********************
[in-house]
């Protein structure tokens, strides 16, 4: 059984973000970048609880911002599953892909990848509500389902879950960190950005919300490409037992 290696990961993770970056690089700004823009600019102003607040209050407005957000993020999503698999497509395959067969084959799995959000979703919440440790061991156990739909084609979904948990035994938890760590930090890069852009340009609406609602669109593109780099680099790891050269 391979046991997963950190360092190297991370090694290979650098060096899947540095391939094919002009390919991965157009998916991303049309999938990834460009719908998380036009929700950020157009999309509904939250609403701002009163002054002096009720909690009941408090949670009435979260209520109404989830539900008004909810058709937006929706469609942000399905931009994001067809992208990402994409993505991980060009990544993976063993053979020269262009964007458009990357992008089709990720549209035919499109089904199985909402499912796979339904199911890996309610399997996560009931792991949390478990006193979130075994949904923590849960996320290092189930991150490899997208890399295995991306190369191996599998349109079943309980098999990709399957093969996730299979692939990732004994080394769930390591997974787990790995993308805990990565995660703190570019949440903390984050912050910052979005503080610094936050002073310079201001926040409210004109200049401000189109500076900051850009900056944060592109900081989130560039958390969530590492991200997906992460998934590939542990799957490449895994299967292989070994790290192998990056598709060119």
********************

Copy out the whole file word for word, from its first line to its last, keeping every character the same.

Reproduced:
[in-house]
């Protein structure tokens, strides 16, 4: 059984973000970048609880911002599953892909990848509500389902879950960190950005919300490409037992 290696990961993770970056690089700004823009600019102003607040209050407005957000993020999503698999497509395959067969084959799995959000979703919440440790061991156990739909084609979904948990035994938890760590930090890069852009340009609406609602669109593109780099680099790891050269 391979046991997963950190360092190297991370090694290979650098060096899947540095391939094919002009390919991965157009998916991303049309999938990834460009719908998380036009929700950020157009999309509904939250609403701002009163002054002096009720909690009941408090949670009435979260209520109404989830539900008004909810058709937006929706469609942000399905931009994001067809992208990402994409993505991980060009990544993976063993053979020269262009964007458009990357992008089709990720549209035919499109089904199985909402499912796979339904199911890996309610399997996560009931792991949390478990006193979130075994949904923590849960996320290092189930991150490899997208890399295995991306190369191996599998349109079943309980098999990709399957093969996730299979692939990732004994080394769930390591997974787990790995993308805990990565995660703190570019949440903390984050912050910052979005503080610094936050002073310079201001926040409210004109200049401000189109500076900051850009900056944060592109900081989130560039958390969530590492991200997906992460998934590939542990799957490449895994299967292989070994790290192998990056598709060119």